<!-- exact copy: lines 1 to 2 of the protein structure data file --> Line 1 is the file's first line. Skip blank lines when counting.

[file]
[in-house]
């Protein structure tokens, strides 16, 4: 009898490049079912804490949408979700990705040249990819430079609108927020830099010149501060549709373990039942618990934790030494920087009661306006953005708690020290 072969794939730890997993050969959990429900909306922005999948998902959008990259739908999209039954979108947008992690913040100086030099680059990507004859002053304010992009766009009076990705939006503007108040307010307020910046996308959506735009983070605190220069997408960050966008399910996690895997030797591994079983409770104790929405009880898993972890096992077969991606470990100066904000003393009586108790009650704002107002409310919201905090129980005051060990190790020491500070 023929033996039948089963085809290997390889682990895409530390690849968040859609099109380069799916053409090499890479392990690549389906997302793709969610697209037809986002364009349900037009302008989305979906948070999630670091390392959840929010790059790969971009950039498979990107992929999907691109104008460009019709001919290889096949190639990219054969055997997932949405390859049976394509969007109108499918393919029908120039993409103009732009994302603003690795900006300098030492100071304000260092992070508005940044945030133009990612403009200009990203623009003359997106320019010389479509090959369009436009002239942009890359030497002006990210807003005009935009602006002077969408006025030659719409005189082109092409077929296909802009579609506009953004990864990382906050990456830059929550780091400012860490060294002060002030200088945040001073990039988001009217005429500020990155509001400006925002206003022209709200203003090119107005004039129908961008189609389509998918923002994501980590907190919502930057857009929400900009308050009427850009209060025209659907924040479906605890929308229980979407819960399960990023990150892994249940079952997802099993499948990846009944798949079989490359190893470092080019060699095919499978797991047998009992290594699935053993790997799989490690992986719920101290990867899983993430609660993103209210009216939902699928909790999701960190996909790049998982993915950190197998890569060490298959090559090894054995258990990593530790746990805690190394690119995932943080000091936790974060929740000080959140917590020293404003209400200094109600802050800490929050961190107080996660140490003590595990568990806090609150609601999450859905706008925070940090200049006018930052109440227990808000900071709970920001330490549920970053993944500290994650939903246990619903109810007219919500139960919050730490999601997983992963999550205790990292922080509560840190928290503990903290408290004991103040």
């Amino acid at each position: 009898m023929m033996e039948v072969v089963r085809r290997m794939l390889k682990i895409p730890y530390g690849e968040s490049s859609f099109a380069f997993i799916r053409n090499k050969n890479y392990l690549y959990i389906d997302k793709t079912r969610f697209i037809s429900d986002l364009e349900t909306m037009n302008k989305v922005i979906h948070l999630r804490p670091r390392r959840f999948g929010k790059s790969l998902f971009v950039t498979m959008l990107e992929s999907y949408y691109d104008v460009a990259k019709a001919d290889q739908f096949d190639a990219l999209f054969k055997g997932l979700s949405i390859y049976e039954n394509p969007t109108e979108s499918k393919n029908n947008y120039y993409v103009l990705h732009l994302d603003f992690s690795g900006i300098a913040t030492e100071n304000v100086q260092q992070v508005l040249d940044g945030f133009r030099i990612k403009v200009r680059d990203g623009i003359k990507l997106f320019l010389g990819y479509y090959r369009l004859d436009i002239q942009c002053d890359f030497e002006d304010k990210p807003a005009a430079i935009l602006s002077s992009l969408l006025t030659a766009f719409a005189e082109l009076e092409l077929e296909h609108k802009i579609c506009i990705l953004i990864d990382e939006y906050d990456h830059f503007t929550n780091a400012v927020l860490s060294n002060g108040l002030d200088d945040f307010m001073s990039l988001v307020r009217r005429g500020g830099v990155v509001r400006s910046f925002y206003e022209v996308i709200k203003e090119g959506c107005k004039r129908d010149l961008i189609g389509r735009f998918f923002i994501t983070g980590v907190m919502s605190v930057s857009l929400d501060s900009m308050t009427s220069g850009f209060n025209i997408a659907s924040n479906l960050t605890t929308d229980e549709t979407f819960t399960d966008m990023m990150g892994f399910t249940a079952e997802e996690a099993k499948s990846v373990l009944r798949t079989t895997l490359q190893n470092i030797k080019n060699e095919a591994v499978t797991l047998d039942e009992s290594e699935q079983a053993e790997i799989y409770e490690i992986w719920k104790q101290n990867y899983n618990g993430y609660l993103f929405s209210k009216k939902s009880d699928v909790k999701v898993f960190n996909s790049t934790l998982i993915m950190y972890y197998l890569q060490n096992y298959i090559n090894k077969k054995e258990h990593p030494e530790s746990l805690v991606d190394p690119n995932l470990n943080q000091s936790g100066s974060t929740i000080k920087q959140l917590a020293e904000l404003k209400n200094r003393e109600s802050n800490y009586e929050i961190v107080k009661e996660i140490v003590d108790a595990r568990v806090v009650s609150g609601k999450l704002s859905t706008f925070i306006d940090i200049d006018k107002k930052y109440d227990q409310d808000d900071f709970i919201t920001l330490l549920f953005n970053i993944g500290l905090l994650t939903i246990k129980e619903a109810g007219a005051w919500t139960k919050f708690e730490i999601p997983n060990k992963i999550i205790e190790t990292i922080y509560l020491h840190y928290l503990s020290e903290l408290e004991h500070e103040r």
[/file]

[in-house]
């Protein structure tokens, strides 16, 4: 009898490049079912804490949408979700990705040249990819430079609108927020830099010149501060549709373990039942618990934790030494920087009661306006953005708690020290 072969794939730890997993050969959990429900909306922005999948998902959008990259739908999209039954979108947008992690913040100086030099680059990507004859002053304010992009766009009076990705939006503007108040307010307020910046996308959506735009983070605190220069997408960050966008399910996690895997030797591994079983409770104790929405009880898993972890096992077969991606470990100066904000003393009586108790009650704002107002409310919201905090129980005051060990190790020491500070 023929033996039948089963085809290997390889682990895409530390690849968040859609099109380069799916053409090499890479392990690549389906997302793709969610697209037809986002364009349900037009302008989305979906948070999630670091390392959840929010790059790969971009950039498979990107992929999907691109104008460009019709001919290889096949190639990219054969055997997932949405390859049976394509969007109108499918393919029908120039993409103009732009994302603003690795900006300098030492100071304000260092992070508005940044945030133009990612403009200009990203623009003359997106320019010389479509090959369009436009002239942009890359030497002006990210807003005009935009602006002077969408006025030659719409005189082109092409077929296909802009579609506009953004990864990382906050990456830059929550780091400012860490060294002060002030200088945040001073990039988001009217005429500020990155509001400006925002206003022209709200203003090119107005004039129908961008189609389509998918923002994501980590907190919502930057857009929400900009308050009427850009209060025209659907924040479906605890929308229980979407819960399960990023990150892994249940079952997802099993499948990846009944798949079989490359190893470092080019060699095919499978797991047998009992290594699935053993790997799989490690992986719920101290990867899983993430609660993103209210009216939902699928909790999701960190996909790049998982993915950190197998890569060490298959090559090894054995258990990593530790746990805690190394690119995932943080000091936790974060929740000080959140917590020293404003209400200094109600802050800490929050961190107080996660140490003590595990568990806090609150609601999450859905706008925070940090200049006018930052109440227990808000900071709970920001330490549920970053993944500290994650939903246990619903109810007219919500139960919050730490999601997983992963999550205790990292922080509560840190928290503990903290408290004991103040």